News / Bristol Royal Infirmary

Bristol Royal Infirmary battles council over multi-storey car park plans

By amanda cameron, Thursday Jan 23, 2020

The Bristol Royal Infirmary has been locked in a two-day battle with the city council over plans for a multi-storey hospital car park.

A planning inspector is hearing arguments from both sides in an appeal sought by the BRI after Bristol City Council rejected its outline plans for the 820-space car park last year.

The new hospital transport hub on Eugene Street would have required the demolition of three old apartment blocks with 36 flats, mainly for hospital staff and their families.

The council threw out the proposal in March 2019 because it was opposed to the loss of affordable housing and said that building a big new car park would have a detrimental effect on air quality.

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Read more: Bristol Royal Infirmary’s multi-storey car park plans rejected

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It also said that the hospital had not adequately justified the need for the new car park.

But during the first day of a two-day appeal hearing on Tuesday, hospital bosses argued the parking spaces were needed for the hundreds of patients who miss appointments or are late for them every day because of difficulties finding parking.

They said 534 appointments were missed each day on average, and that people were actually causing pollution and congestion by driving around looking for a park.

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Hospital bosses argued the new car park would not generate extra traffic or pollution because the parking spaces would mostly be reserved for outpatients who would be coming to the hospital anyway. A barcode on their appointment letter would give them access to the car park.

But council officers argued that the hospital had overestimated the number of parking spaces needed and underestimated the effect of the car park on traffic and air pollution.

They said it would encourage more people to drive to the hospital, cause congestion and delays and have a “moderate to substantial” effect on air quality.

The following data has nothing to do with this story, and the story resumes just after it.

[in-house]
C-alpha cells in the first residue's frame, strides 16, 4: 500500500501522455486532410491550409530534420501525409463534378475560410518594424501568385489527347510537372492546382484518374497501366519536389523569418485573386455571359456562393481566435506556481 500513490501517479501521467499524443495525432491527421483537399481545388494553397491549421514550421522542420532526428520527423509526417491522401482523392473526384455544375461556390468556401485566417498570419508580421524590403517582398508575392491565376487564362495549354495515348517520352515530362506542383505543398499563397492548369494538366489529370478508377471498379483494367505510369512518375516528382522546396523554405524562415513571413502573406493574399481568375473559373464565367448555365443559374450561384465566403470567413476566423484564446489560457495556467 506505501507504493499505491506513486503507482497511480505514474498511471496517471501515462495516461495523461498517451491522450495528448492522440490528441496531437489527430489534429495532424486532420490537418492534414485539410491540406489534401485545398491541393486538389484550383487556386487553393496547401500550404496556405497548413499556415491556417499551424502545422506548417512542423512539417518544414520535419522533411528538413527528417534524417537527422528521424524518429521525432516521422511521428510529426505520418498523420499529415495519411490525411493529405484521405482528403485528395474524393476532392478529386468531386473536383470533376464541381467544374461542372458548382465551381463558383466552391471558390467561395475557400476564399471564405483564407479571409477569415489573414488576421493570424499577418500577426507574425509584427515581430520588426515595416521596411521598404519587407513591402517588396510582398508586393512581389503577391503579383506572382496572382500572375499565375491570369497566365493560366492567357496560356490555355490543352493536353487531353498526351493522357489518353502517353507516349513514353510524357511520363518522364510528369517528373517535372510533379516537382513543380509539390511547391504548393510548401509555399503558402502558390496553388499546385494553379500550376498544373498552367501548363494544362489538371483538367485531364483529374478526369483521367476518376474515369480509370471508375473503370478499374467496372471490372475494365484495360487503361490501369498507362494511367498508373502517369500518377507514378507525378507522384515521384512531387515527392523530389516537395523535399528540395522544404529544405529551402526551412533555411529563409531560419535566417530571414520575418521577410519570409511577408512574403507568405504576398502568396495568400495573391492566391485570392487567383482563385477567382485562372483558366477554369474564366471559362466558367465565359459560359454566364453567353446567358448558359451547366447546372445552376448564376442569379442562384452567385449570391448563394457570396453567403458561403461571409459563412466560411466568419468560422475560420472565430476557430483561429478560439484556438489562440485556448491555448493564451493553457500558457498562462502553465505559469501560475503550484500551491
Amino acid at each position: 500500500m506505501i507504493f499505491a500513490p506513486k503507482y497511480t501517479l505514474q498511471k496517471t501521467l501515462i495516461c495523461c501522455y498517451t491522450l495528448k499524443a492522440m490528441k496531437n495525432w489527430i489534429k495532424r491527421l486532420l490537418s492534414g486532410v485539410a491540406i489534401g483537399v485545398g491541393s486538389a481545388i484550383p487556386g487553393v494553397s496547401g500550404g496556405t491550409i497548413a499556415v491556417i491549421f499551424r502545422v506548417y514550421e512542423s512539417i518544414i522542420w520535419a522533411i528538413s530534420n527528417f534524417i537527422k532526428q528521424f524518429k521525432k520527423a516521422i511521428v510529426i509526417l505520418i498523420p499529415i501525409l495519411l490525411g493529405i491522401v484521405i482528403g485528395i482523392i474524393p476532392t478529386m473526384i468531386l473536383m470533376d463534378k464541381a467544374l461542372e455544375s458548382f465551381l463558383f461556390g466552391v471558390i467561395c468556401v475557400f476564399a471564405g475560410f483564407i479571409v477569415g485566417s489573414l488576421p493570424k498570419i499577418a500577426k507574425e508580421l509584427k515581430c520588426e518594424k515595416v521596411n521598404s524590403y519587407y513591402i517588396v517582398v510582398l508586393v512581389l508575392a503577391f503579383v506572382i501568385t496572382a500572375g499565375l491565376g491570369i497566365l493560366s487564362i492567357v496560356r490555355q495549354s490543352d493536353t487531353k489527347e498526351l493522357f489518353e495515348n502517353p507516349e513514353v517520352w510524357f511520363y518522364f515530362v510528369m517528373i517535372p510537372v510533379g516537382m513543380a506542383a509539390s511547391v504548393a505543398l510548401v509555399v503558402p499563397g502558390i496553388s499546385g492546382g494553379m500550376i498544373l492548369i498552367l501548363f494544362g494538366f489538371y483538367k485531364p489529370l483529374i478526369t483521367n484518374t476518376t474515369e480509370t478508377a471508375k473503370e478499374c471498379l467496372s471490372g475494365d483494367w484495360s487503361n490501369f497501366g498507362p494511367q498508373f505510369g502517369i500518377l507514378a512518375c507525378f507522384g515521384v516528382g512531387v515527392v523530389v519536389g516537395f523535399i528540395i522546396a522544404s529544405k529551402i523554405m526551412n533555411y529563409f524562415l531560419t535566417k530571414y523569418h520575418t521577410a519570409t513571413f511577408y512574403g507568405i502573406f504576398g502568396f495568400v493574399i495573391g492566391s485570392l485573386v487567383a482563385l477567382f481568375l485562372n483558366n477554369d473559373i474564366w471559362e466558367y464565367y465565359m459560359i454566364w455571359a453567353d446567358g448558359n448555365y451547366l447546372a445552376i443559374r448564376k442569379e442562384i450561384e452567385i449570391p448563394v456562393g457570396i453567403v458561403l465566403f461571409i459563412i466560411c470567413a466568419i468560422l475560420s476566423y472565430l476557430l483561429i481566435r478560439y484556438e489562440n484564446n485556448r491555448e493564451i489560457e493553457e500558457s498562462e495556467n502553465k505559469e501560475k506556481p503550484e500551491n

Bristol City Council’s proposed Clean Air Zone boundaries. Map courtesy of Bristol City Council

Crucially, this is in direct conflict with the council’s mission to become carbon-neutral by 2030 and its proposed clean air zone which it must introduce to meet a government directive to reduce the city’s nitrogen dioxide emissions as quickly as possible.

“The [air quality] impact is not acceptable and runs counter to council policy and, indeed, the legal duty that we’re under,” council air quality officer Steve Crawshaw told the planning inspector.

BRI and council representatives also argued over whether the hospital’s plans for Eugene Street were feasible.

Under the plans, the street would be shared by cars using the car park, taxis picking up and dropping of passengers, buses stopping at a bus stop, and pedestrians.

Council transport officer Jane Woodhouse said she did not think there was enough space on Eugene Street for all the planned facilities, to which a BRI representative replied that the car park could be made smaller to make more room.

The appeal also heard from city centre traders who were “desperate” for the new car park to be built to free up public car parking spaces for shoppers.

Several residents spoke to express their concerns that the car park would increase traffic, noise and pollution in the area and change the character of the neighbourhood.

Artist’s impression of the proposed transport hub. Image taken from Bristol City Council planning documents

Amanda Cameron is a local democracy reporter for Bristol

Main image from Bristol City Council planning documents

Read more: Bristol Royal Infirmary’s eight-storey transport hub proposals

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